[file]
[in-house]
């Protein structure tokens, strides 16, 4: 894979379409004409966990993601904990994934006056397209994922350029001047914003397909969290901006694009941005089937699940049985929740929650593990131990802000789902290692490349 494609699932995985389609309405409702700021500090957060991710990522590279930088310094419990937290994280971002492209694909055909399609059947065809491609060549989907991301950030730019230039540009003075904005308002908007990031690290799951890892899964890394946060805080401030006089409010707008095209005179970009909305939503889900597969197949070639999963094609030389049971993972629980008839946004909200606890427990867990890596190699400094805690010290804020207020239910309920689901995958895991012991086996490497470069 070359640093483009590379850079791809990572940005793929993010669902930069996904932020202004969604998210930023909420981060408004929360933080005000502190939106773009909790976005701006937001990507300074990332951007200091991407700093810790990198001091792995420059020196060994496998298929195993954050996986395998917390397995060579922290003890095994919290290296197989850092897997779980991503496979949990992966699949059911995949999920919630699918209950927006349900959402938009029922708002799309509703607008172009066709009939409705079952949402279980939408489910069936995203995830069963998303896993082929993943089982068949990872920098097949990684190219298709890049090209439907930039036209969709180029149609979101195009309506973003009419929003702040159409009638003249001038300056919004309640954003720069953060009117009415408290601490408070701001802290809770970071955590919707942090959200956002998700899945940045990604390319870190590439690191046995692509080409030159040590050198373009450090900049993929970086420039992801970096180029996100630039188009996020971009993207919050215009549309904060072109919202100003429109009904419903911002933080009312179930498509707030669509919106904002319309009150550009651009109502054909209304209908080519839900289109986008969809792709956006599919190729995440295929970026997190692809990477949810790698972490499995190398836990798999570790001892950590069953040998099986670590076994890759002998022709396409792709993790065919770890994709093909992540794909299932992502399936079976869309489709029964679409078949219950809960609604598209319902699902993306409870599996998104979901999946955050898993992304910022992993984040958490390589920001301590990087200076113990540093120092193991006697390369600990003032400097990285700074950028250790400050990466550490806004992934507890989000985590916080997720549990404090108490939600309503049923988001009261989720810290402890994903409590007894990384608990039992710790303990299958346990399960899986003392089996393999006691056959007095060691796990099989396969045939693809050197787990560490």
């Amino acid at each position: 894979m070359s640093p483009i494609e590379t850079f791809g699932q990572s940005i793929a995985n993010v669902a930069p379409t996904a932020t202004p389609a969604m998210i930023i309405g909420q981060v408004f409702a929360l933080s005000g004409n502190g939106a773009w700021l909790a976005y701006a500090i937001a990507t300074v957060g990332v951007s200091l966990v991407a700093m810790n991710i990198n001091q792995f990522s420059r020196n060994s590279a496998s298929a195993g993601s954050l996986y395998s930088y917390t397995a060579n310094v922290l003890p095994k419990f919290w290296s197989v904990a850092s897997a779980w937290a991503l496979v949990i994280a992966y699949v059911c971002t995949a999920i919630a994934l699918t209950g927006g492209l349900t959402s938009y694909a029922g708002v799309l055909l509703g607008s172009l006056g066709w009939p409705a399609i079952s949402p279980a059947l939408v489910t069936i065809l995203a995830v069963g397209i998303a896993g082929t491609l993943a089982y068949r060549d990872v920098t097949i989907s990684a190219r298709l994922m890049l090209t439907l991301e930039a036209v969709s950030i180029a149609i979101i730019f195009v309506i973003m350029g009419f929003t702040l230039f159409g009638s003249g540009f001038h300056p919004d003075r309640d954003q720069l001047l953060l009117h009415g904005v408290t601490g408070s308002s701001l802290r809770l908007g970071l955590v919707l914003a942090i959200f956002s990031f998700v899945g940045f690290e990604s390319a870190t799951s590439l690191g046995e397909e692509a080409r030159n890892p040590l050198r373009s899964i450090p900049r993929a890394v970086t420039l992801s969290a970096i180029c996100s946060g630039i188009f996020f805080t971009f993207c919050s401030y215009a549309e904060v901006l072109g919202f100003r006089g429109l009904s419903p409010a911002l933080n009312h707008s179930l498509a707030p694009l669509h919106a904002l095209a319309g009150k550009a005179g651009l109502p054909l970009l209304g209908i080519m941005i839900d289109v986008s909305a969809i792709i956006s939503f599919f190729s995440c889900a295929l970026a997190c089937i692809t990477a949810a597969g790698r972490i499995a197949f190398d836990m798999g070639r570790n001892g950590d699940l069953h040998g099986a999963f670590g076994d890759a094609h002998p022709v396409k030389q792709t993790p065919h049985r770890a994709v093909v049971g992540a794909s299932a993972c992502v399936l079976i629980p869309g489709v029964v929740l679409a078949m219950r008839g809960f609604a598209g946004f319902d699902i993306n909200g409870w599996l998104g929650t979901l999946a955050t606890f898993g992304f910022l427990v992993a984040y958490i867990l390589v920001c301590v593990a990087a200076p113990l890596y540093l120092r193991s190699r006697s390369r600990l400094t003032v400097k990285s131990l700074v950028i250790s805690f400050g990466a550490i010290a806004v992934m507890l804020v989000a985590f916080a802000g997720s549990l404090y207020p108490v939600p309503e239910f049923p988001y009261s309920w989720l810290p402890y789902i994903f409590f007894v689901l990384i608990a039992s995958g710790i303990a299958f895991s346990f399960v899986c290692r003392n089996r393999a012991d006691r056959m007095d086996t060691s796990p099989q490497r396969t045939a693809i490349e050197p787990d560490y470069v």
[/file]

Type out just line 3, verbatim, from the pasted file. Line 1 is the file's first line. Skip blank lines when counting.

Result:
């Amino acid at each position: 894979m070359s640093p483009i494609e590379t850079f791809g699932q990572s940005i793929a995985n993010v669902a930069p379409t996904a932020t202004p389609a969604m998210i930023i309405g909420q981060v408004f409702a929360l933080s005000g004409n502190g939106a773009w700021l909790a976005y701006a500090i937001a990507t300074v957060g990332v951007s200091l966990v991407a700093m810790n991710i990198n001091q792995f990522s420059r020196n060994s590279a496998s298929a195993g993601s954050l996986y395998s930088y917390t397995a060579n310094v922290l003890p095994k419990f919290w290296s197989v904990a850092s897997a779980w937290a991503l496979v949990i994280a992966y699949v059911c971002t995949a999920i919630a994934l699918t209950g927006g492209l349900t959402s938009y694909a029922g708002v799309l055909l509703g607008s172009l006056g066709w009939p409705a399609i079952s949402p279980a059947l939408v489910t069936i065809l995203a995830v069963g397209i998303a896993g082929t491609l993943a089982y068949r060549d990872v920098t097949i989907s990684a190219r298709l994922m890049l090209t439907l991301e930039a036209v969709s950030i180029a149609i979101i730019f195009v309506i973003m350029g009419f929003t702040l230039f159409g009638s003249g540009f001038h300056p919004d003075r309640d954003q720069l001047l953060l009117h009415g904005v408290t601490g408070s308002s701001l802290r809770l908007g970071l955590v919707l914003a942090i959200f956002s990031f998700v899945g940045f690290e990604s390319a870190t799951s590439l690191g046995e397909e692509a080409r030159n890892p040590l050198r373009s899964i450090p900049r993929a890394v970086t420039l992801s969290a970096i180029c996100s946060g630039i188009f996020f805080t971009f993207c919050s401030y215009a549309e904060v901006l072109g919202f100003r006089g429109l009904s419903p409010a911002l933080n009312h707008s179930l498509a707030p694009l669509h919106a904002l095209a319309g009150k550009a005179g651009l109502p054909l970009l209304g209908i080519m941005i839900d289109v986008s909305a969809i792709i956006s939503f599919f190729s995440c889900a295929l970026a997190c089937i692809t990477a949810a597969g790698r972490i499995a197949f190398d836990m798999g070639r570790n001892g950590d699940l069953h040998g099986a999963f670590g076994d890759a094609h002998p022709v396409k030389q792709t993790p065919h049985r770890a994709v093909v049971g992540a794909s299932a993972c992502v399936l079976i629980p869309g489709v029964v929740l679409a078949m219950r008839g809960f609604a598209g946004f319902d699902i993306n909200g409870w599996l998104g929650t979901l999946a955050t606890f898993g992304f910022l427990v992993a984040y958490i867990l390589v920001c301590v593990a990087a200076p113990l890596y540093l120092r193991s190699r006697s390369r600990l400094t003032v400097k990285s131990l700074v950028i250790s805690f400050g990466a550490i010290a806004v992934m507890l804020v989000a985590f916080a802000g997720s549990l404090y207020p108490v939600p309503e239910f049923p988001y009261s309920w989720l810290p402890y789902i994903f409590f007894v689901l990384i608990a039992s995958g710790i303990a299958f895991s346990f399960v899986c290692r003392n089996r393999a012991d006691r056959m007095d086996t060691s796990p099989q490497r396969t045939a693809i490349e050197p787990d560490y470069v």